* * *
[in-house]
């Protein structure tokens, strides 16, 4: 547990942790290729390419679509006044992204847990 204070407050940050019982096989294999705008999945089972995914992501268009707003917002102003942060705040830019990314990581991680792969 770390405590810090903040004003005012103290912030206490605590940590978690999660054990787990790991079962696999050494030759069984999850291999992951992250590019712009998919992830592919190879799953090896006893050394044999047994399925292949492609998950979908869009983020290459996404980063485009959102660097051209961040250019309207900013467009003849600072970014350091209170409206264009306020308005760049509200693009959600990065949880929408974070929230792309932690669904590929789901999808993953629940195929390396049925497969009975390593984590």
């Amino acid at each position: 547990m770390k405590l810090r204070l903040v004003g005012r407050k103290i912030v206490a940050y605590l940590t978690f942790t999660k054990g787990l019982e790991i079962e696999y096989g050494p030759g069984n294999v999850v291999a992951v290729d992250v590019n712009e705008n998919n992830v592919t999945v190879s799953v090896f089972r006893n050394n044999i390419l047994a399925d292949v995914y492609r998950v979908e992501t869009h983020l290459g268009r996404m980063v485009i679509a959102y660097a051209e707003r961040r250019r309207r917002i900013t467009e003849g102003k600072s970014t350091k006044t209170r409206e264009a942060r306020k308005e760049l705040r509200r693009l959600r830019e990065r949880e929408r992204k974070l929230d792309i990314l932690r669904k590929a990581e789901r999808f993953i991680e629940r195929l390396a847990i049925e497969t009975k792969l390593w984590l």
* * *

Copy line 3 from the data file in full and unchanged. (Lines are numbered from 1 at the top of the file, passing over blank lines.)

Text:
């Amino acid at each position: 547990m770390k405590l810090r204070l903040v004003g005012r407050k103290i912030v206490a940050y605590l940590t978690f942790t999660k054990g787990l019982e790991i079962e696999y096989g050494p030759g069984n294999v999850v291999a992951v290729d992250v590019n712009e705008n998919n992830v592919t999945v190879s799953v090896f089972r006893n050394n044999i390419l047994a399925d292949v995914y492609r998950v979908e992501t869009h983020l290459g268009r996404m980063v485009i679509a959102y660097a051209e707003r961040r250019r309207r917002i900013t467009e003849g102003k600072s970014t350091k006044t209170r409206e264009a942060r306020k308005e760049l705040r509200r693009l959600r830019e990065r949880e929408r992204k974070l929230d792309i990314l932690r669904k590929a990581e789901r999808f993953i991680e629940r195929l390396a847990i049925e497969t009975k792969l390593w984590l």